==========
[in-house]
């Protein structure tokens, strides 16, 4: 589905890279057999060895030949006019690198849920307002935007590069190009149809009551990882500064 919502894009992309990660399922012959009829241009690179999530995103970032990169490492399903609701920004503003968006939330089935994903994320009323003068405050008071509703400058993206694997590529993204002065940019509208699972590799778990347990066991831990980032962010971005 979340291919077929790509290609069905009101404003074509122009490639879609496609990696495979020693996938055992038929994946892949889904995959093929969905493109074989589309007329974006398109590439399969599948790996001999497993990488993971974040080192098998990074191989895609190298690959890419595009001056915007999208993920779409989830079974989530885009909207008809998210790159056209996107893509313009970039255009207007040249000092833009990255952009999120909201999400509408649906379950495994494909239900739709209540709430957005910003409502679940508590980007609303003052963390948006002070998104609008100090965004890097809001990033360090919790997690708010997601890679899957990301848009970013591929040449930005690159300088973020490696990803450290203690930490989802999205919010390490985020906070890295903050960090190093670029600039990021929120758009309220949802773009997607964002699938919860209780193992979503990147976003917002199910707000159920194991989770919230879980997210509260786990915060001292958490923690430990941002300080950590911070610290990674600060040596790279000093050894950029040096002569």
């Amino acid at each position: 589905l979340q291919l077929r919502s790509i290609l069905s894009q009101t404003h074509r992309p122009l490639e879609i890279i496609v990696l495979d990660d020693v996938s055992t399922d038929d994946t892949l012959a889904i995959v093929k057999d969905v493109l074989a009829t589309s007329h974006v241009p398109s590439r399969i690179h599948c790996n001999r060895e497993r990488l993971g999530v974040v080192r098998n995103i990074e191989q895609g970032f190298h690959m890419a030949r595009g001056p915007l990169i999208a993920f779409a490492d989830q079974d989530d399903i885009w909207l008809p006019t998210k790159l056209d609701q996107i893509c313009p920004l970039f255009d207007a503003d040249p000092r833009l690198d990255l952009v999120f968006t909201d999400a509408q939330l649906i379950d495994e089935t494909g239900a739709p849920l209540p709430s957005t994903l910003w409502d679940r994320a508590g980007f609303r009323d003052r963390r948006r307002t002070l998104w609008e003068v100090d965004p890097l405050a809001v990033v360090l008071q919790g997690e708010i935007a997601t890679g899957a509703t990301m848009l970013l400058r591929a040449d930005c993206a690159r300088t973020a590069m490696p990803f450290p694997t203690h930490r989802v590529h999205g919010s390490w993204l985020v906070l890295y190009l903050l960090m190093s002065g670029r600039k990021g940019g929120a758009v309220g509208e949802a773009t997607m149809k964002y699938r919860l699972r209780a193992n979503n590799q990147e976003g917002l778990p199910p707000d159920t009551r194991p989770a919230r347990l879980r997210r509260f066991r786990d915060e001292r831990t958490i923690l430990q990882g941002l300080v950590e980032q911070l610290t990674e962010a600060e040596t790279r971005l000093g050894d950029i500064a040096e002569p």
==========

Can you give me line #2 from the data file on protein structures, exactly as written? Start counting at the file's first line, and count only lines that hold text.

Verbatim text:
């Protein structure tokens, strides 16, 4: 589905890279057999060895030949006019690198849920307002935007590069190009149809009551990882500064 919502894009992309990660399922012959009829241009690179999530995103970032990169490492399903609701920004503003968006939330089935994903994320009323003068405050008071509703400058993206694997590529993204002065940019509208699972590799778990347990066991831990980032962010971005 979340291919077929790509290609069905009101404003074509122009490639879609496609990696495979020693996938055992038929994946892949889904995959093929969905493109074989589309007329974006398109590439399969599948790996001999497993990488993971974040080192098998990074191989895609190298690959890419595009001056915007999208993920779409989830079974989530885009909207008809998210790159056209996107893509313009970039255009207007040249000092833009990255952009999120909201999400509408649906379950495994494909239900739709209540709430957005910003409502679940508590980007609303003052963390948006002070998104609008100090965004890097809001990033360090919790997690708010997601890679899957990301848009970013591929040449930005690159300088973020490696990803450290203690930490989802999205919010390490985020906070890295903050960090190093670029600039990021929120758009309220949802773009997607964002699938919860209780193992979503990147976003917002199910707000159920194991989770919230879980997210509260786990915060001292958490923690430990941002300080950590911070610290990674600060040596790279000093050894950029040096002569």